Pyrrhon – The Mother Of Virtues (Review)

PyrrhonPyrrhon are an unusual Hardcore-influenced Technical Death Metal band from the US and this is their second album.

They kickstart proceedings with an entry track that would do Converge or Cephalic Carnage proud. The Oracle of Nassau explodes out of the speakers all frenzy and bile, and for 1:25 it proceeds to annihilate everything. In complete contrast the next song White Flag starts off slow and menacing, and lasts for a much longer 9:42.

The vocals are screamed static attacks or brutal guttural growls, depending on the mood of the singer.

The music is technical, involved and very intricate. The instruments twist and turn and play all manner of elusive riffs; the listener is submerged in a lake of discordant dissonance that somehow manages to satisfy in spite of the multiple disparate elements being unleashed.

This is the clever thing though, as each instrument by itself is exploring its own path but everything gels together for the benefit of the wider picture in ways that you wouldn’t expect. The songs manage to be exploratory and experimental while remaining coherent and delivering a completed whole.

Angular riffs, wilful bass, schizophrenic drums and daemonic vocals collide to create a challenging and ultimately involving listen. The songs owe about as much to the violent Hardcore background of bands such as Converge, Botch and The Dillinger Escape Plan as they do to Technical Death Metal.

Pyrrhon strike me as having a combination of sounds from bands as diverse as all of the previously mentioned ones, as well as having elements of bands like Uphill Battle, Gorguts and Today Is The Day.

If you’re looking for a new band to obsess over who are not your average band then say hello to Pyrrhon. This album is a must.

Embryonic Devourment – Reptilian Agenda (Review)

Embryonic DevourmentBrutal and Technical Death Metal from the US.

Oh but this is a quality blast. Reptilian Agenda is interesting and inventive Death Metal, with all kinds of rhythms and creative moments. The songs are alive with reptilian malice and slithering slime.

The band have plenty of technique and their delivery is flawless. It’s instantly apparent that this is not run-of-the-mill Death Metal and as the album progresses this is confirmed in every song. Like Origin and Cephalic Carnage trading blows; riffs chop and change, twist and turn, only to be devoured by some sudden flare up of technicality and then vomited back up in a hail of brutality. The songs just kill everything in sight.

The vocals are uncompromising growls that also have a wet, fleshy feel to them. The verbalisations of a warm, (reptilian), corpse?

The sound does the music justice and the drums in particular sound immense and provide the glue that holds everything together, even though they appear to be inhabiting a different world to the hugely impressive guitars sometimes, it all holds together.

31 minutes of interesting and spirited brutal music. What are you waiting for?

Lichmistress – Singularity (Review)

LichmistressThis is the recently released first demo from Polish band Lichmistress, and it has made an impression!

At two songs and 10 minutes in length this sets the scene for the future as Lichmistress introduce us to their particular brand of brutality and depth.

As The Bowels of Darkness open, (see what I did there?), we get a deluge of filth and blasting, at least initially anyway. Brutality and pignoise vocals lead into an extremely satisfying breakdown-style section with some nice guitar squealing going on. I like the bass, and calmer segments also.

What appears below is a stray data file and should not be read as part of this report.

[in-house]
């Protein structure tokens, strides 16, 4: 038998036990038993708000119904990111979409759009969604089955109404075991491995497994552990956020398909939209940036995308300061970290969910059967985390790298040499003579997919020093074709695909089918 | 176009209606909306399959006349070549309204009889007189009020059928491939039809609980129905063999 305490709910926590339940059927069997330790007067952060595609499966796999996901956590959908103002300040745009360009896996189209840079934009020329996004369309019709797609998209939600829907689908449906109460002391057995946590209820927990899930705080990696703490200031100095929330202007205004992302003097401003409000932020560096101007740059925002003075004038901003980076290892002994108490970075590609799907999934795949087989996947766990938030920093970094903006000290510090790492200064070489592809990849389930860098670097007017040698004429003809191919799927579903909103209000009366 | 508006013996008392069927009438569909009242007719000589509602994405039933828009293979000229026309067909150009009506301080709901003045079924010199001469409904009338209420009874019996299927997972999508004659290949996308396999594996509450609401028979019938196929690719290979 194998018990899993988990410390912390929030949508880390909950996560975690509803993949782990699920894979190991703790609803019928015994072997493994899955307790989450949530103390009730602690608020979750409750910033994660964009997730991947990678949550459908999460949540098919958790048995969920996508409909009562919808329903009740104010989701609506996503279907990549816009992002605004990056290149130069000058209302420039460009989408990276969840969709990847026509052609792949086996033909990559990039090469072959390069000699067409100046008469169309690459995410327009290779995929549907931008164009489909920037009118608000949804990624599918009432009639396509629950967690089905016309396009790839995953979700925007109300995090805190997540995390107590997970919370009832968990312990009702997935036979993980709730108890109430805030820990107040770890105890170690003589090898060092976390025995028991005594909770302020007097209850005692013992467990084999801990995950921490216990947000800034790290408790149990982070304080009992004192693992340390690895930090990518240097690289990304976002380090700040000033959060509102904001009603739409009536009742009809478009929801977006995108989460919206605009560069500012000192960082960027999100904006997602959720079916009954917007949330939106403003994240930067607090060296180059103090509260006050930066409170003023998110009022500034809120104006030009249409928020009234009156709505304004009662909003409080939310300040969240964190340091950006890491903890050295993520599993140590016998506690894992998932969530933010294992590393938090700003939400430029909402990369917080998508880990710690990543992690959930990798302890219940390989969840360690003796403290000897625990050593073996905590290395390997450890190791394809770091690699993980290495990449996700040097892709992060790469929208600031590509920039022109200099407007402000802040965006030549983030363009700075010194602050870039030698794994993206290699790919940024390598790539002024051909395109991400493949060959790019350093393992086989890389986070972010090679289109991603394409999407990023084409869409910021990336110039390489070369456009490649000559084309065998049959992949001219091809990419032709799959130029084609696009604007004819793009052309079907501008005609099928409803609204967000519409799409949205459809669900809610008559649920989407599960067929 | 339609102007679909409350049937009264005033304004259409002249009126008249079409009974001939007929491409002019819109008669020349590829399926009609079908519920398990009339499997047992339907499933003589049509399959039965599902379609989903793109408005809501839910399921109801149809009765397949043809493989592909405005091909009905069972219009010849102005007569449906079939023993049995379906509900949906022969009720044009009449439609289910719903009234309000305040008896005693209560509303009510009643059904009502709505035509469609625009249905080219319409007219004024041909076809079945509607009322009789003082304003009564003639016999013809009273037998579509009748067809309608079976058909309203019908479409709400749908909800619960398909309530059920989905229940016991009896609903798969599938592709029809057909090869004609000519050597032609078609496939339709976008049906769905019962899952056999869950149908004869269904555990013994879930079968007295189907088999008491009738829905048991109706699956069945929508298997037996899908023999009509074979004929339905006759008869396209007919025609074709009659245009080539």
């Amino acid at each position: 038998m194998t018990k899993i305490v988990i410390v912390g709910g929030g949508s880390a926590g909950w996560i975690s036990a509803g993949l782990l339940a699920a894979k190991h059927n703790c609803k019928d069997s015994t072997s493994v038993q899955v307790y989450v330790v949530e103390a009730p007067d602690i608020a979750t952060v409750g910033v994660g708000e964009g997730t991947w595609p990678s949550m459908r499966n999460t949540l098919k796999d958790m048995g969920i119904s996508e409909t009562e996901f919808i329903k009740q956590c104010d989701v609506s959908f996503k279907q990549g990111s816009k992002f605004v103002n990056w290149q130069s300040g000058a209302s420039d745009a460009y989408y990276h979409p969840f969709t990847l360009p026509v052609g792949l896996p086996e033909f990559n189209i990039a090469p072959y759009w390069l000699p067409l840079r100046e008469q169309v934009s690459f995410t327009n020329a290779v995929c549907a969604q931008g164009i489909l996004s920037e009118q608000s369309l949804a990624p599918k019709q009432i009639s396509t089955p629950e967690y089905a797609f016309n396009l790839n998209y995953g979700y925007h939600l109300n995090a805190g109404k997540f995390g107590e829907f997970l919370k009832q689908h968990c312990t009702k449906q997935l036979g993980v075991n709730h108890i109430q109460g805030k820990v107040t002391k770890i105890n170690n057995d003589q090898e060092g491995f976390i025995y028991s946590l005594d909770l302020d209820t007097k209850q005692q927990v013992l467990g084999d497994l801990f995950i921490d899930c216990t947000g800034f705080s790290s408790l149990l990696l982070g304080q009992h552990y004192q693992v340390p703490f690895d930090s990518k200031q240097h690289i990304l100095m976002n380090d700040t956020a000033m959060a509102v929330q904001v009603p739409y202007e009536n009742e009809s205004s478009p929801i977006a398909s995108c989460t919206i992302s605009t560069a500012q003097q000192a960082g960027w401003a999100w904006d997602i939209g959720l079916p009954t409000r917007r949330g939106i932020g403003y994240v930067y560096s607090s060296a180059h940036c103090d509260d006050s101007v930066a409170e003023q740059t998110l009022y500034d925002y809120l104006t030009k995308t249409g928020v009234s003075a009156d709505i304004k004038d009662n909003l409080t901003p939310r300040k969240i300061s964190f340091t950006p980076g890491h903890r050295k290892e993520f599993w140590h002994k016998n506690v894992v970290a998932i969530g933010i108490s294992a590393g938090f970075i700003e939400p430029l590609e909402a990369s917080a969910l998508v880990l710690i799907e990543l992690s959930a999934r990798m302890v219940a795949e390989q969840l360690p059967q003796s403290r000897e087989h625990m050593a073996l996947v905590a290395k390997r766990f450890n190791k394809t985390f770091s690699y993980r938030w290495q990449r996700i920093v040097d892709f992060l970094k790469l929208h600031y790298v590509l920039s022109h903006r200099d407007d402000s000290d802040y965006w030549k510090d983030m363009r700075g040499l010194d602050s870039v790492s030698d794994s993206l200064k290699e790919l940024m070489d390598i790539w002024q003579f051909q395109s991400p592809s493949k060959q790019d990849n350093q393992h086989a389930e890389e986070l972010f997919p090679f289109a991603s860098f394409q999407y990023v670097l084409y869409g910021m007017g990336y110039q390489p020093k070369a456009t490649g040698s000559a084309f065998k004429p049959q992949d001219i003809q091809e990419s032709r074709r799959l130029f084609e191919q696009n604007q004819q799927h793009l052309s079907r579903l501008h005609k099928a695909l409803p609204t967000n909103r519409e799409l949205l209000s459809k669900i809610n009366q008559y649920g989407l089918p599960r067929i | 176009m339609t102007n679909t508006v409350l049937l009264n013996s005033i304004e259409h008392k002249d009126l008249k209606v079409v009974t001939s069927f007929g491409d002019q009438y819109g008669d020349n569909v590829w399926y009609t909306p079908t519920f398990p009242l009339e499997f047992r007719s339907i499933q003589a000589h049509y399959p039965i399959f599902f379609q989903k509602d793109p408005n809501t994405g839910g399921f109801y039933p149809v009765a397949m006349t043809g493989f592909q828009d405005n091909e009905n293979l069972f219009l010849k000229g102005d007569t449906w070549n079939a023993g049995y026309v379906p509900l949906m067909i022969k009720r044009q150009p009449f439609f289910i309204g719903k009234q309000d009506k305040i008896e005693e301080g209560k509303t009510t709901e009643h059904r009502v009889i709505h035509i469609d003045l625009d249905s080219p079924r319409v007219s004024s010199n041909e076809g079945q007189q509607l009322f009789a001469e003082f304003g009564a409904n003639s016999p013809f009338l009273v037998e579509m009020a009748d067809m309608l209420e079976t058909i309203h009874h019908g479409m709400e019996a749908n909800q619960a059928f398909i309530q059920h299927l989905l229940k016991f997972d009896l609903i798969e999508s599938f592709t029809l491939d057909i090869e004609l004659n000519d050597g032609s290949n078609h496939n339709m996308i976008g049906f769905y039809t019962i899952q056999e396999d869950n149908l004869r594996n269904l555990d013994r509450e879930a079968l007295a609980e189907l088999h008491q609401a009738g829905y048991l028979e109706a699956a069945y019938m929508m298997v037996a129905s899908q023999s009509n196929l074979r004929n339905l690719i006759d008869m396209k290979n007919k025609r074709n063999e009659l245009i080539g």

It quickly becomes apparent that the band have more talent than simply for bludgeoning the listener; they also show an appreciation for feeling and texture amongst the bone-pounding riffing and carnage. It may only be the first song but already we’ve had plenty of variety, some calm-amidst-the-chaos, melodic segments and a relaxed solo. Nice stuff.

Second song Serrated Blade Procreation fades up into a sexy, bass-heavy grinding riff before getting all kinds of grooves on in ways that would make Decapitated proud. Decapitated being raped by Cryptopsy with Cephalic Carnage standing on the sidelines just watching. Yes.

The quality of the guitars on this should not be underrated. Sliding and technical yet simple and catchy – a great combination.

The production is serviceable but could be better, but as this is a demo that’s to be expected and does not hinder the enjoyment of what are two exceptional tracks.

I can’t help but be extremely impressed with these songs. If they can keep this level of quality for a full album and combine that with a professional sound then their first full-length should be amazing.

Death Metal is alive and hungry.

Sulaco – Build & Burn (Review)

SulacoInventive, modern Grind is what Sulaco have in store for us here, with the odd dashing of Death Metal thrown in for good measure. Think longer-song-style Grind, rather than the shorter-song-style. Like somewhere between Cephalic Carnage and Gorguts or Gorod. Only not quite like that…

This is harsh music and not for the unwary. Choppy, changing, discordant guitars lead the way challenging the listener at every turn, while the drums both set the pace and hold everything together. Needless to say these are skilled musicians who know their Grind, which is only to be expected as they contain a now-former member of Brutal Truth.

The vocals are mostly halfway between a scream and a more hardcore-style shout, which immediately gives the band more of an individual slant than a lot of generic Grindcore bands. It works well here and complements the harshness of the music with an almost Drowningman-type intensity that adds an extra layer of depth to the tunes.

With plenty of ideas, some sharp technicality and the odd flourish of melody and sustained aggressive Metal this is a most enjoyable album.